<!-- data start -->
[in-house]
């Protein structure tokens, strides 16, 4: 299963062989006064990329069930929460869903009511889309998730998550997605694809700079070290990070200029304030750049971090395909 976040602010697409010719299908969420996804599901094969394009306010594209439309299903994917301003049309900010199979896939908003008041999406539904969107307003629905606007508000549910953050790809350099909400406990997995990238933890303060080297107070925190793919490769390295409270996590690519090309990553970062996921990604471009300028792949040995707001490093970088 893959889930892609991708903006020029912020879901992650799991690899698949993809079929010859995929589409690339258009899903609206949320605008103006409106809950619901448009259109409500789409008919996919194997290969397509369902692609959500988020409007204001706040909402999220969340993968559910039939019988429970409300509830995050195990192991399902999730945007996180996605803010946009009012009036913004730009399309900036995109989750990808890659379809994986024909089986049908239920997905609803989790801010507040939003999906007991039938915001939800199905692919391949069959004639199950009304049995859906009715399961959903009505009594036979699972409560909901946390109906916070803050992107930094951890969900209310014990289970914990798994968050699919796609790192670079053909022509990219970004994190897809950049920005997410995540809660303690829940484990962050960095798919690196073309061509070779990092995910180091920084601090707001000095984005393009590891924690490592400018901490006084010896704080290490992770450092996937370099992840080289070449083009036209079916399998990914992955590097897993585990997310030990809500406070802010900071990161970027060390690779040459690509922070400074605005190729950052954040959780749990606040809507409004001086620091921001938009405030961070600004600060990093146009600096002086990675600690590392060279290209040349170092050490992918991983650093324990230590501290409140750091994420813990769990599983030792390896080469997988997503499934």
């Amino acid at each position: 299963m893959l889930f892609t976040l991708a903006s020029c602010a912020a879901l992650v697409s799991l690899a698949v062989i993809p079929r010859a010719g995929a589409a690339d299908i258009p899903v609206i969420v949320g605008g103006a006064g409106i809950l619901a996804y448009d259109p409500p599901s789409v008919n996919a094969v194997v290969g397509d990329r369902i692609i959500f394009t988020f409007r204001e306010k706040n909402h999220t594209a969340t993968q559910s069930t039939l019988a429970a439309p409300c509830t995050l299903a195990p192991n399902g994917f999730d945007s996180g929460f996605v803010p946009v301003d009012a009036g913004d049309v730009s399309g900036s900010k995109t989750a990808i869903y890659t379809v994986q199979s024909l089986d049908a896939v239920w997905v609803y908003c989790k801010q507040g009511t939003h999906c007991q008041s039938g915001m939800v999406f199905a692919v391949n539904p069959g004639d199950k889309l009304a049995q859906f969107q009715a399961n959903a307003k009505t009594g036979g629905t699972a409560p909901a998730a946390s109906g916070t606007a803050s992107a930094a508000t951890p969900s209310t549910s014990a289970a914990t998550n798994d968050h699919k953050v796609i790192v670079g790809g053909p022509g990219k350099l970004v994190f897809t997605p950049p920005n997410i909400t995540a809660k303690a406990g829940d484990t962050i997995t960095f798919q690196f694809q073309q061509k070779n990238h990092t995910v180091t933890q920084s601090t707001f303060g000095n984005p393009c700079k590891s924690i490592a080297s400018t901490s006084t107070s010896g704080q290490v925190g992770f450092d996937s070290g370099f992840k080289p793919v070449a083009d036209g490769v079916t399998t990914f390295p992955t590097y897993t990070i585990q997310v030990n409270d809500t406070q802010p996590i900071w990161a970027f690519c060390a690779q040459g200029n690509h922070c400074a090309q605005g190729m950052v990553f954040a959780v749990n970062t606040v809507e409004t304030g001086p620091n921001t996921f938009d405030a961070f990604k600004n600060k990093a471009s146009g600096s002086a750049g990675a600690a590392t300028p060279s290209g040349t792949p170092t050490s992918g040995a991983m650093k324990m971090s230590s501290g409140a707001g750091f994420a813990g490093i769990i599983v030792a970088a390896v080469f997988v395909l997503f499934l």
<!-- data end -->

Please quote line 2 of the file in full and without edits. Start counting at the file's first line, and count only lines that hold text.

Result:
């Protein structure tokens, strides 16, 4: 299963062989006064990329069930929460869903009511889309998730998550997605694809700079070290990070200029304030750049971090395909 976040602010697409010719299908969420996804599901094969394009306010594209439309299903994917301003049309900010199979896939908003008041999406539904969107307003629905606007508000549910953050790809350099909400406990997995990238933890303060080297107070925190793919490769390295409270996590690519090309990553970062996921990604471009300028792949040995707001490093970088 893959889930892609991708903006020029912020879901992650799991690899698949993809079929010859995929589409690339258009899903609206949320605008103006409106809950619901448009259109409500789409008919996919194997290969397509369902692609959500988020409007204001706040909402999220969340993968559910039939019988429970409300509830995050195990192991399902999730945007996180996605803010946009009012009036913004730009399309900036995109989750990808890659379809994986024909089986049908239920997905609803989790801010507040939003999906007991039938915001939800199905692919391949069959004639199950009304049995859906009715399961959903009505009594036979699972409560909901946390109906916070803050992107930094951890969900209310014990289970914990798994968050699919796609790192670079053909022509990219970004994190897809950049920005997410995540809660303690829940484990962050960095798919690196073309061509070779990092995910180091920084601090707001000095984005393009590891924690490592400018901490006084010896704080290490992770450092996937370099992840080289070449083009036209079916399998990914992955590097897993585990997310030990809500406070802010900071990161970027060390690779040459690509922070400074605005190729950052954040959780749990606040809507409004001086620091921001938009405030961070600004600060990093146009600096002086990675600690590392060279290209040349170092050490992918991983650093324990230590501290409140750091994420813990769990599983030792390896080469997988997503499934």